“That’s logistically the easiest way to do it,” Wilson said. “The money’s not great at cruiserweight, but you can get a title shot, and then you’re already in the Top 10 when you move up to heavyweight.

“I followed Adamek and Huck when they went up, but their styles didn’t fit at heavyweight. Huck is more of a brawler – too small. Me, I’m more of a boxer. I like to box. I like to use my length and reach. Adamek, he has that fighter’s heart and mentality, but sometimes those heavyweights are too damn big to bang with.

“That won’t be a problem for me as long as I bring the weight with me. I plan on doing it the right way.”

Wilson has flown under the radar fighting out of Oregon – “There’s really no boxing in the northwest,” Spagnola said – but his amateur background is unrivaled by that of most fighters his age. A self-described “fat kid” growing up, he began boxing at 13 when he joined a newly-opened gym in Medford.

“Boxing had always interested me, and when this gym opened I tried getting a few of my friends to join with me, but none of them had the balls to do it,” Wilson said. “My mom got tired of me talking about it, so she brought me there one day without me knowing and told me, ‘Go inside and sign up.’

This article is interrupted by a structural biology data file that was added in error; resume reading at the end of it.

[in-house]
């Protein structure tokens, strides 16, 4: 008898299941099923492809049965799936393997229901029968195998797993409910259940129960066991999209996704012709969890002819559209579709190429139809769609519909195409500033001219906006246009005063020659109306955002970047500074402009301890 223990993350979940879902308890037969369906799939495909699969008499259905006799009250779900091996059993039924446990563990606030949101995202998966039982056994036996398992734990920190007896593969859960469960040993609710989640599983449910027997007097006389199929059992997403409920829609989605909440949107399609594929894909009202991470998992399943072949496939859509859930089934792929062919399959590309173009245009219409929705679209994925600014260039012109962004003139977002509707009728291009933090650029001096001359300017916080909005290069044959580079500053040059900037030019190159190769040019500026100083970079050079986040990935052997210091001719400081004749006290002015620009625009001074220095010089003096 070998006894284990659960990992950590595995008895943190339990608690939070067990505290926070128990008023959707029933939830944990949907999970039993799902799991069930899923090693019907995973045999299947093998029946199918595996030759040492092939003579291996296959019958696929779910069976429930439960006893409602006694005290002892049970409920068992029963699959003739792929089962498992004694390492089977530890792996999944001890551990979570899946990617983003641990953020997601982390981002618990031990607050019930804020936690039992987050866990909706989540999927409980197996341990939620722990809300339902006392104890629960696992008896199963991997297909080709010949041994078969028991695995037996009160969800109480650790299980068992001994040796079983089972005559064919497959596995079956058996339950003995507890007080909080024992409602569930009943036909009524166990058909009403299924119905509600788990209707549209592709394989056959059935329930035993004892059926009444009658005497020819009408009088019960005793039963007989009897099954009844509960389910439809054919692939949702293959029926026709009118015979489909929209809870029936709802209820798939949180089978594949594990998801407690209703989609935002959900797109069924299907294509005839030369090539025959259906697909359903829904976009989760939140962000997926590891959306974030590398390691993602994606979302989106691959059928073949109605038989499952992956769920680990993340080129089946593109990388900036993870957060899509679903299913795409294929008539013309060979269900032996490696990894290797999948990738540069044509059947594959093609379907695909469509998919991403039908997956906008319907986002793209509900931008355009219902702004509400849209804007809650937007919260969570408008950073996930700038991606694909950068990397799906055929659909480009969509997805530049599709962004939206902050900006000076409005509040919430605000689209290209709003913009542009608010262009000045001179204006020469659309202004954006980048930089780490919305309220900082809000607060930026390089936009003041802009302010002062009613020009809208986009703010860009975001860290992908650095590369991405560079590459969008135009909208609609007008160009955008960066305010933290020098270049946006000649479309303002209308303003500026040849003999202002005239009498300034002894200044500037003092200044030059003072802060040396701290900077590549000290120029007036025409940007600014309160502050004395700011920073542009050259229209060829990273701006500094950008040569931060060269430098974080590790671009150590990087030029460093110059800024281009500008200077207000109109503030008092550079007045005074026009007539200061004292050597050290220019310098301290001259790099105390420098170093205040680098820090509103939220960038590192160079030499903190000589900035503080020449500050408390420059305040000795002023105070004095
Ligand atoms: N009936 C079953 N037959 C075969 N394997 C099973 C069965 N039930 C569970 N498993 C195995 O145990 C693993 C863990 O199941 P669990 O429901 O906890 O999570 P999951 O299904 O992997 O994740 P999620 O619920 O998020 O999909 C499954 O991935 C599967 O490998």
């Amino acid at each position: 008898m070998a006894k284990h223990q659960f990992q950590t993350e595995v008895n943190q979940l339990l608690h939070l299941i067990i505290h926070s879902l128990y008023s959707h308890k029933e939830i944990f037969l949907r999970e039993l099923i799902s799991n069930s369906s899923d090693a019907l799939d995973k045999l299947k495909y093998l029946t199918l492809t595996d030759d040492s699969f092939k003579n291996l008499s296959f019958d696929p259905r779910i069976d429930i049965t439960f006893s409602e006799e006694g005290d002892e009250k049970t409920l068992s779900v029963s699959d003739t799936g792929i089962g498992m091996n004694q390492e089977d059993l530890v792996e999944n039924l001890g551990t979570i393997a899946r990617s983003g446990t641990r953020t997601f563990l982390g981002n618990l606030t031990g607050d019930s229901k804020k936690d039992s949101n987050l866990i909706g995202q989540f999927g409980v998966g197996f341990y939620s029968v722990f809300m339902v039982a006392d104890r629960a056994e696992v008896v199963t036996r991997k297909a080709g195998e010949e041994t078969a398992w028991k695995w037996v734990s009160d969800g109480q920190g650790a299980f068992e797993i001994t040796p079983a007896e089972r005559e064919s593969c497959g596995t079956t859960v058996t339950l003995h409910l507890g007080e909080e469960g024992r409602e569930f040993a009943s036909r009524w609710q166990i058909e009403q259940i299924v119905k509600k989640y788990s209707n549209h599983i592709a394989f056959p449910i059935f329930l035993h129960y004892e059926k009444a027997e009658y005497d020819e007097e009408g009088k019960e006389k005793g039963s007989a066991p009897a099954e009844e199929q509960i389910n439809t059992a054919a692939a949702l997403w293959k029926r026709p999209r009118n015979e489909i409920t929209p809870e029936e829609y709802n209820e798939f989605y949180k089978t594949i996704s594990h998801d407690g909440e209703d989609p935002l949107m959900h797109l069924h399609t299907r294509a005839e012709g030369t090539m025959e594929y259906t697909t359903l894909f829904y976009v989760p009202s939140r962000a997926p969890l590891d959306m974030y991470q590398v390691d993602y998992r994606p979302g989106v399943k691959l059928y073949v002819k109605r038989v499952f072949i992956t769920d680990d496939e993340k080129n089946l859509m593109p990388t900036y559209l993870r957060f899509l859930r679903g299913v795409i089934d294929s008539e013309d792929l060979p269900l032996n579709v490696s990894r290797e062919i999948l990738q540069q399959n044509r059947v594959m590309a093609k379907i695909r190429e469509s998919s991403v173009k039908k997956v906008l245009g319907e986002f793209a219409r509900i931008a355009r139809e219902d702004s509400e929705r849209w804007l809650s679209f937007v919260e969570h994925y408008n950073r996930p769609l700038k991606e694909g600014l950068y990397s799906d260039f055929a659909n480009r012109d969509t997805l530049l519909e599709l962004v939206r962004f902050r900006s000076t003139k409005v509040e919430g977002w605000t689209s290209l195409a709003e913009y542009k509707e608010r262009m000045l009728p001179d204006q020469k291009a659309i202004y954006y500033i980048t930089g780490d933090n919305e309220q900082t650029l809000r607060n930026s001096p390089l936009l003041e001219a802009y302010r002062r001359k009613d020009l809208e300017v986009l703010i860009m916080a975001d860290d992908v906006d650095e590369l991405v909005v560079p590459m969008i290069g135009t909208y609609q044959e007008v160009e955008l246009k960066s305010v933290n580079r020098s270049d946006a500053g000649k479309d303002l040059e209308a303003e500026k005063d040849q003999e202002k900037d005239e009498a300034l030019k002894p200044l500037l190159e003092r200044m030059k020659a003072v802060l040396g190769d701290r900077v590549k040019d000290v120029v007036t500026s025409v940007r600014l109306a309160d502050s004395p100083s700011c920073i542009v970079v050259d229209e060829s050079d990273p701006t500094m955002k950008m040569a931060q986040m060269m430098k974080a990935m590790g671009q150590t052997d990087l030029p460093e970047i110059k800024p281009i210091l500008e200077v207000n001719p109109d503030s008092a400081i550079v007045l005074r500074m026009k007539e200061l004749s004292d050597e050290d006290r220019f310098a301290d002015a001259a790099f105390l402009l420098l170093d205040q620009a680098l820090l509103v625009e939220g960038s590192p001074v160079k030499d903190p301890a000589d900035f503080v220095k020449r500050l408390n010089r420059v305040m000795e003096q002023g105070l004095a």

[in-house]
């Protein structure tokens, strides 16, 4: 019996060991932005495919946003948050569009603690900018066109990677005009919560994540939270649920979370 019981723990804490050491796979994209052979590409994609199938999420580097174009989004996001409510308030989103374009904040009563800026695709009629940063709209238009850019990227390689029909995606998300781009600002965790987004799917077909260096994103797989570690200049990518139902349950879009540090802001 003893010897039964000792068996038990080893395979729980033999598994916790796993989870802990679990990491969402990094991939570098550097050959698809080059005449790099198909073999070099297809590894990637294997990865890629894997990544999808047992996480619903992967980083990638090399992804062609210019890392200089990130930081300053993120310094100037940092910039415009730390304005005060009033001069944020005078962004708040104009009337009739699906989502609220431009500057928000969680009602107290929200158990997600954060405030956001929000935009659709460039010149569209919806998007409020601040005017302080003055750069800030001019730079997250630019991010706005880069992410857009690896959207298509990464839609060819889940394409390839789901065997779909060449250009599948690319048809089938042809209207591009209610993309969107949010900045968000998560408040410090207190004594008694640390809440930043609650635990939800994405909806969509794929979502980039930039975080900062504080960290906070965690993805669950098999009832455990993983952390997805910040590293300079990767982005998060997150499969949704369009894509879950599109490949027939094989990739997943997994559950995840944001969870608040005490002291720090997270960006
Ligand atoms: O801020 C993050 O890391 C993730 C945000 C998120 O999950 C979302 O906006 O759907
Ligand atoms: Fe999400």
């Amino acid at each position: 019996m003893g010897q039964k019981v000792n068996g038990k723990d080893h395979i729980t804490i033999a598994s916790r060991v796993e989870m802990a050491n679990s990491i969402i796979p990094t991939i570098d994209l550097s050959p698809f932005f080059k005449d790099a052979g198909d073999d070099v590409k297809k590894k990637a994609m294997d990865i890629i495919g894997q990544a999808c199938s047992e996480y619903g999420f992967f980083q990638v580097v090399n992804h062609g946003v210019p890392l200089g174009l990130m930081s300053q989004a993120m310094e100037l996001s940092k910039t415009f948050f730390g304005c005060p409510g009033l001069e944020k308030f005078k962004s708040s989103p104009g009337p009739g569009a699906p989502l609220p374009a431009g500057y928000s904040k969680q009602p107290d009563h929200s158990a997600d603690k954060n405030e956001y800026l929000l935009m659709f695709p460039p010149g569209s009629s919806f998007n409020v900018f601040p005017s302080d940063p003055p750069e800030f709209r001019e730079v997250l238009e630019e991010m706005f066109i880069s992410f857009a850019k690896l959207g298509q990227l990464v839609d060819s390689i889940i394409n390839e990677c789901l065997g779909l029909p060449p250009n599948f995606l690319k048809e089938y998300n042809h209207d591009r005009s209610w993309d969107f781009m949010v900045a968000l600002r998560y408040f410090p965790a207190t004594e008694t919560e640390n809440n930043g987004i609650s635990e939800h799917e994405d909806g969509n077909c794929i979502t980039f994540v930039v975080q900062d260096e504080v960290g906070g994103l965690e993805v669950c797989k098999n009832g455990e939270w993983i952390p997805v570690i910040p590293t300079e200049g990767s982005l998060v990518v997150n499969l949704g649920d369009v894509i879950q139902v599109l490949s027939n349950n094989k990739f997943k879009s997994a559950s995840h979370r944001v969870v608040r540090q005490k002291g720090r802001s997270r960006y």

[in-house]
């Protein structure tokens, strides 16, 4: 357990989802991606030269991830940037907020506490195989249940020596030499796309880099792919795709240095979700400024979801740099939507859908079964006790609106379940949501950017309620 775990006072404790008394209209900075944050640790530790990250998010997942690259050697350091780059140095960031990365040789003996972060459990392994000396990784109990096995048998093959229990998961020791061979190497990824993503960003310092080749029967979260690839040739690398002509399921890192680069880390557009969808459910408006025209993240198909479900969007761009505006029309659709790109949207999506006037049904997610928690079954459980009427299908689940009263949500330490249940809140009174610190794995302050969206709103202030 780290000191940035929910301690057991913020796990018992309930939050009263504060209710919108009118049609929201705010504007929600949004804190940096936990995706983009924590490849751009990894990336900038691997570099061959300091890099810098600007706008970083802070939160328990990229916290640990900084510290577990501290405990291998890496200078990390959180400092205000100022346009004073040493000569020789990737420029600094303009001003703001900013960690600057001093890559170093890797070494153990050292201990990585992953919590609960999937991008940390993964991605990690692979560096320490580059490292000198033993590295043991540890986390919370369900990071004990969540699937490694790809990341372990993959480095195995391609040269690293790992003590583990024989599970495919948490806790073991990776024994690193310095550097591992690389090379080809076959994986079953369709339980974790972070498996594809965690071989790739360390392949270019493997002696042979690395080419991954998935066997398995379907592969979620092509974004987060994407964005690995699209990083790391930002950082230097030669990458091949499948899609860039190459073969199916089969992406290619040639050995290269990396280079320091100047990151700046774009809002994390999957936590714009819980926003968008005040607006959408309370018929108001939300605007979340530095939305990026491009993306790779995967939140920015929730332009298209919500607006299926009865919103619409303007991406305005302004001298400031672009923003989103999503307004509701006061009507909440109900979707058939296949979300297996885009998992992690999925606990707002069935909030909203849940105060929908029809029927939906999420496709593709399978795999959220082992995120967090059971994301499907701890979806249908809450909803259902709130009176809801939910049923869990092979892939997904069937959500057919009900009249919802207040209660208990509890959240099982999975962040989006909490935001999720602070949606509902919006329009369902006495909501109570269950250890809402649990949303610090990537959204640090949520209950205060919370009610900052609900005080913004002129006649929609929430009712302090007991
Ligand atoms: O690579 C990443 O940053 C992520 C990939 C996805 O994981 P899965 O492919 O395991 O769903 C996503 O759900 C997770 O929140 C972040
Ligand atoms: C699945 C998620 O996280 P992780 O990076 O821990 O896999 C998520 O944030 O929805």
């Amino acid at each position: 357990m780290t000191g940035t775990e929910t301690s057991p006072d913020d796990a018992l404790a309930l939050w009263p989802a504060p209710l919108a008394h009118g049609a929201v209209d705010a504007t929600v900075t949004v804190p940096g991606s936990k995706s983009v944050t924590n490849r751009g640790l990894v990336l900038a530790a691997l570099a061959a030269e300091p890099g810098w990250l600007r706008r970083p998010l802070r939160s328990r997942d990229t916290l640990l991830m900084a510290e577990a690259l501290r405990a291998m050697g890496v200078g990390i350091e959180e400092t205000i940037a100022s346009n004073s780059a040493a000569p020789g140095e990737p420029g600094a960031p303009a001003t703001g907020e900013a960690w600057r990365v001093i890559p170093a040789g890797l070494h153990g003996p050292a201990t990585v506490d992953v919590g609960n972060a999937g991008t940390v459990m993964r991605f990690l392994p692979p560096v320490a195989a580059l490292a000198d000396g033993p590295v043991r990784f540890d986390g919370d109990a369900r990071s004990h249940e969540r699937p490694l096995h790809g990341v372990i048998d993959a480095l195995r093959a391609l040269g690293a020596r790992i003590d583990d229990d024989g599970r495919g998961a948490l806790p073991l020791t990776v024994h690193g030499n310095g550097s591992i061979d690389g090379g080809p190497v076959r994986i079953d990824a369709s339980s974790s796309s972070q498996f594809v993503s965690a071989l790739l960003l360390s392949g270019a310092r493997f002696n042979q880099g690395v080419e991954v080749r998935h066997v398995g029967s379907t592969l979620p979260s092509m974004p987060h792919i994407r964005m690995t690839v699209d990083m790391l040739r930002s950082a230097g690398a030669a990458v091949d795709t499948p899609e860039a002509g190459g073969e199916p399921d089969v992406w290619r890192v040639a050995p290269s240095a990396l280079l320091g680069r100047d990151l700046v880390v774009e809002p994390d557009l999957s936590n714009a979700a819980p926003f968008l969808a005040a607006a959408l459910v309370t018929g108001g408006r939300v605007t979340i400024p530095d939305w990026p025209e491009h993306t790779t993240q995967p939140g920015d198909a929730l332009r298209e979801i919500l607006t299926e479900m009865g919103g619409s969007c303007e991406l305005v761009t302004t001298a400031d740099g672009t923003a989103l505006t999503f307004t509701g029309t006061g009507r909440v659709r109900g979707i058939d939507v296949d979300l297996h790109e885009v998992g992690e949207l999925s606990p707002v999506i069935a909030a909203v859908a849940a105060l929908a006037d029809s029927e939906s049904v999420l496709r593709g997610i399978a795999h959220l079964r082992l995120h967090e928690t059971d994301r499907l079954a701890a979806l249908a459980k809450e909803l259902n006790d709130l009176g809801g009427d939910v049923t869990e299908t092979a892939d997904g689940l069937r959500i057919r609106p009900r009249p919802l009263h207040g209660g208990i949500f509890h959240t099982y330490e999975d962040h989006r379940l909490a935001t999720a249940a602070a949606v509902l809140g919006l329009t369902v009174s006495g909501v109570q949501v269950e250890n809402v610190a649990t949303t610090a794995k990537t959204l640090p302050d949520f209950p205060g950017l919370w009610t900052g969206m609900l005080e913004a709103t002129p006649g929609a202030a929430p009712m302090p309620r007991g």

“She tricked me, but it worked.”

Boxing soon became an outlet for Wilson to travel the country, a luxury he couldn’t afford growing up since his family had little money. He soared to the top of the super heavyweight division within seven years, capturing the first of three consecutive U.S. National Amateur championships in 2004 (he was later stripped of his 2006 title after testing positive for marijuana, an incident Wilson said is, “in my rearview mirror now”). Later in ’04, he narrowly missed qualifying for a spot on the U.S. Olympic team when he lost to Providence’s Jason Estrada in the finals.

“At first, I took a lot of things for granted and didn’t always want to train because I’d rather be hanging with my friends,” Wilson said, “but I eventually kind of just woke up and thought, ‘If I’m going to do something with this, I better start now.'”

Following a one-point loss to Michael Hunter, this year’s Olympic qualifier in the heavyweight division, in the 2007 National finals and his subsequent loss to Bethel in the ’08 Olympic trials, Wilson finally made his professional debut in August of 2009.